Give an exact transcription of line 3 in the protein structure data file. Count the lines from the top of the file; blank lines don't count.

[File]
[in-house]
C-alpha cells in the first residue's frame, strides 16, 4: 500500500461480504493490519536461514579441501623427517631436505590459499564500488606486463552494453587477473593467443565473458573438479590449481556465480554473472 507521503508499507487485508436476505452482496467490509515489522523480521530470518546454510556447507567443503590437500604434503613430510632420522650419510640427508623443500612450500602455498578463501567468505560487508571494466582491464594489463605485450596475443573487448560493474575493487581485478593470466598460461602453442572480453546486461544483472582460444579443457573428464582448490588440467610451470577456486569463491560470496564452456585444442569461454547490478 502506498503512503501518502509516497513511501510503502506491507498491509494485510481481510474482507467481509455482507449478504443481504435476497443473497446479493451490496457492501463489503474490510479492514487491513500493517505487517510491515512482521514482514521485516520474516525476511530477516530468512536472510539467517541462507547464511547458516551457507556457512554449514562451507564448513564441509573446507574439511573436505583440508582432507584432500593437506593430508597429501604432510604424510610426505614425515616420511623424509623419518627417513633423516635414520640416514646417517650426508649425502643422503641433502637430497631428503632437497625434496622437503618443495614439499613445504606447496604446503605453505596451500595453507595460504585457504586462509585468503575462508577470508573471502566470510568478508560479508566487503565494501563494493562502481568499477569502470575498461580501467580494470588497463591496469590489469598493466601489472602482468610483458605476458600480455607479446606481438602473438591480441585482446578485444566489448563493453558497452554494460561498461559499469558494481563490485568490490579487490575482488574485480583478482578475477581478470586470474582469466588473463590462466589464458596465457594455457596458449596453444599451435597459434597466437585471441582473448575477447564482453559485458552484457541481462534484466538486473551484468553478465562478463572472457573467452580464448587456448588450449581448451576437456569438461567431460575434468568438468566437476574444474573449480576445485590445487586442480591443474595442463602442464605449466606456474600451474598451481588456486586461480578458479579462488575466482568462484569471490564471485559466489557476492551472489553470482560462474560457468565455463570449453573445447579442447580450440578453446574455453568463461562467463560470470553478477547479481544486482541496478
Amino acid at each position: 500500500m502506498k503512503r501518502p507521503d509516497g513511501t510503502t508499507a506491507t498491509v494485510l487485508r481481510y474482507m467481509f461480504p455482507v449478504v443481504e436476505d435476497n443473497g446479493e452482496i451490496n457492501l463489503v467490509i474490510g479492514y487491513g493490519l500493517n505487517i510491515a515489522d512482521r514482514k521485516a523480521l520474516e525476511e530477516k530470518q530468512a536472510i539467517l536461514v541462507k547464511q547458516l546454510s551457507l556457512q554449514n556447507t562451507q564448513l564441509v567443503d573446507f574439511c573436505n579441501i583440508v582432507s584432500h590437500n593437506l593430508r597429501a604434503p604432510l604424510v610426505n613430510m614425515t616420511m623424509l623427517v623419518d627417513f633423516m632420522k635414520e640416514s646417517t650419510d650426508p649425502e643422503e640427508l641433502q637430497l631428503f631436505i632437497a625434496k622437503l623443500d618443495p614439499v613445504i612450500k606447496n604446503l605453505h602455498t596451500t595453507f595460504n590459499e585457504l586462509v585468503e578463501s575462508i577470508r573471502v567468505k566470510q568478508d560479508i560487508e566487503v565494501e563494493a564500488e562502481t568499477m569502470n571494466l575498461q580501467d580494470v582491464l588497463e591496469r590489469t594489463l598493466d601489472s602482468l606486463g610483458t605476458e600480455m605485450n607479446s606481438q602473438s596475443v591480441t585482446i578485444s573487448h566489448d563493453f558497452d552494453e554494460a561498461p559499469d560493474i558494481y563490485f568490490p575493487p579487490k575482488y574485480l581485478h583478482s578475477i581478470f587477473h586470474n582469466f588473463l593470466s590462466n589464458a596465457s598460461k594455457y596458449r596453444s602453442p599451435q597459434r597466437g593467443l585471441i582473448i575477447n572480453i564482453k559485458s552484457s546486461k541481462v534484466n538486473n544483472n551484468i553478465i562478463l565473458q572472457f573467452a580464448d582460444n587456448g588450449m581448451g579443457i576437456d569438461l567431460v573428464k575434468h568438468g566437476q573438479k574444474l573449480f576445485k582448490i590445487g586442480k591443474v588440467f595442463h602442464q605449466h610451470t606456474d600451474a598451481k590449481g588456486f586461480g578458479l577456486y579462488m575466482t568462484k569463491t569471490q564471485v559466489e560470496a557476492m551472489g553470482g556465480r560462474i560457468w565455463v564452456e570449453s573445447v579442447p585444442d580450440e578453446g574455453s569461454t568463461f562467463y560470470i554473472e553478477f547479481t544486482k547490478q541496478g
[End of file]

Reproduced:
Amino acid at each position: 500500500m502506498k503512503r501518502p507521503d509516497g513511501t510503502t508499507a506491507t498491509v494485510l487485508r481481510y474482507m467481509f461480504p455482507v449478504v443481504e436476505d435476497n443473497g446479493e452482496i451490496n457492501l463489503v467490509i474490510g479492514y487491513g493490519l500493517n505487517i510491515a515489522d512482521r514482514k521485516a523480521l520474516e525476511e530477516k530470518q530468512a536472510i539467517l536461514v541462507k547464511q547458516l546454510s551457507l556457512q554449514n556447507t562451507q564448513l564441509v567443503d573446507f574439511c573436505n579441501i583440508v582432507s584432500h590437500n593437506l593430508r597429501a604434503p604432510l604424510v610426505n613430510m614425515t616420511m623424509l623427517v623419518d627417513f633423516m632420522k635414520e640416514s646417517t650419510d650426508p649425502e643422503e640427508l641433502q637430497l631428503f631436505i632437497a625434496k622437503l623443500d618443495p614439499v613445504i612450500k606447496n604446503l605453505h602455498t596451500t595453507f595460504n590459499e585457504l586462509v585468503e578463501s575462508i577470508r573471502v567468505k566470510q568478508d560479508i560487508e566487503v565494501e563494493a564500488e562502481t568499477m569502470n571494466l575498461q580501467d580494470v582491464l588497463e591496469r590489469t594489463l598493466d601489472s602482468l606486463g610483458t605476458e600480455m605485450n607479446s606481438q602473438s596475443v591480441t585482446i578485444s573487448h566489448d563493453f558497452d552494453e554494460a561498461p559499469d560493474i558494481y563490485f568490490p575493487p579487490k575482488y574485480l581485478h583478482s578475477i581478470f587477473h586470474n582469466f588473463l593470466s590462466n589464458a596465457s598460461k594455457y596458449r596453444s602453442p599451435q597459434r597466437g593467443l585471441i582473448i575477447n572480453i564482453k559485458s552484457s546486461k541481462v534484466n538486473n544483472n551484468i553478465i562478463l565473458q572472457f573467452a580464448d582460444n587456448g588450449m581448451g579443457i576437456d569438461l567431460v573428464k575434468h568438468g566437476q573438479k574444474l573449480f576445485k582448490i590445487g586442480k591443474v588440467f595442463h602442464q605449466h610451470t606456474d600451474a598451481k590449481g588456486f586461480g578458479l577456486y579462488m575466482t568462484k569463491t569471490q564471485v559466489e560470496a557476492m551472489g553470482g556465480r560462474i560457468w565455463v564452456e570449453s573445447v579442447p585444442d580450440e578453446g574455453s569461454t568463461f562467463y560470470i554473472e553478477f547479481t544486482k547490478q541496478g